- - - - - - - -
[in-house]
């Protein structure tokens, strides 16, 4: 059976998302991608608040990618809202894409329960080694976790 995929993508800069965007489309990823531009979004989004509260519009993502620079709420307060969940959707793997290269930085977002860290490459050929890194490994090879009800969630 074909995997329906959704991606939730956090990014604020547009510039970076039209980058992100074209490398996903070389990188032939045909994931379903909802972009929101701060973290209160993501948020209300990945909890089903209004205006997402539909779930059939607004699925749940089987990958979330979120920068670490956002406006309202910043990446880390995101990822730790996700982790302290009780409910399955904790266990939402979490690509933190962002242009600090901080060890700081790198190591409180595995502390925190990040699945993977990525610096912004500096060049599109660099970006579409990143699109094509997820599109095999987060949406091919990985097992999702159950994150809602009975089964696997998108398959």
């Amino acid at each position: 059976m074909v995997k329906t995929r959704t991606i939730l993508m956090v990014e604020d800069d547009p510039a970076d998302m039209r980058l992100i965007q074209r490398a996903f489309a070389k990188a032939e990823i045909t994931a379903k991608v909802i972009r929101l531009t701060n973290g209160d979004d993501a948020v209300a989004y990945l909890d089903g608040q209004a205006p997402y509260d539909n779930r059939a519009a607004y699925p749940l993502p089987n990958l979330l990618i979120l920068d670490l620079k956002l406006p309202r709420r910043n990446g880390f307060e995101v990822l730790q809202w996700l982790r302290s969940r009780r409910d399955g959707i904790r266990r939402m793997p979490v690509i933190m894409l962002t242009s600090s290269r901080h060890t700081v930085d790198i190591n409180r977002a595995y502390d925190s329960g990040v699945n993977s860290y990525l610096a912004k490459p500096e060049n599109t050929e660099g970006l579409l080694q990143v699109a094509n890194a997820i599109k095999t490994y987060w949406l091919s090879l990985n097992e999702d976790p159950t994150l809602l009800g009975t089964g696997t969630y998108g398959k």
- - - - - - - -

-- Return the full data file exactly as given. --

[in-house]
């Protein structure tokens, strides 16, 4: 059976998302991608608040990618809202894409329960080694976790 995929993508800069965007489309990823531009979004989004509260519009993502620079709420307060969940959707793997290269930085977002860290490459050929890194490994090879009800969630 074909995997329906959704991606939730956090990014604020547009510039970076039209980058992100074209490398996903070389990188032939045909994931379903909802972009929101701060973290209160993501948020209300990945909890089903209004205006997402539909779930059939607004699925749940089987990958979330979120920068670490956002406006309202910043990446880390995101990822730790996700982790302290009780409910399955904790266990939402979490690509933190962002242009600090901080060890700081790198190591409180595995502390925190990040699945993977990525610096912004500096060049599109660099970006579409990143699109094509997820599109095999987060949406091919990985097992999702159950994150809602009975089964696997998108398959």
């Amino acid at each position: 059976m074909v995997k329906t995929r959704t991606i939730l993508m956090v990014e604020d800069d547009p510039a970076d998302m039209r980058l992100i965007q074209r490398a996903f489309a070389k990188a032939e990823i045909t994931a379903k991608v909802i972009r929101l531009t701060n973290g209160d979004d993501a948020v209300a989004y990945l909890d089903g608040q209004a205006p997402y509260d539909n779930r059939a519009a607004y699925p749940l993502p089987n990958l979330l990618i979120l920068d670490l620079k956002l406006p309202r709420r910043n990446g880390f307060e995101v990822l730790q809202w996700l982790r302290s969940r009780r409910d399955g959707i904790r266990r939402m793997p979490v690509i933190m894409l962002t242009s600090s290269r901080h060890t700081v930085d790198i190591n409180r977002a595995y502390d925190s329960g990040v699945n993977s860290y990525l610096a912004k490459p500096e060049n599109t050929e660099g970006l579409l080694q990143v699109a094509n890194a997820i599109k095999t490994y987060w949406l091919s090879l990985n097992e999702d976790p159950t994150l809602l009800g009975t089964g696997t969630y998108g398959k």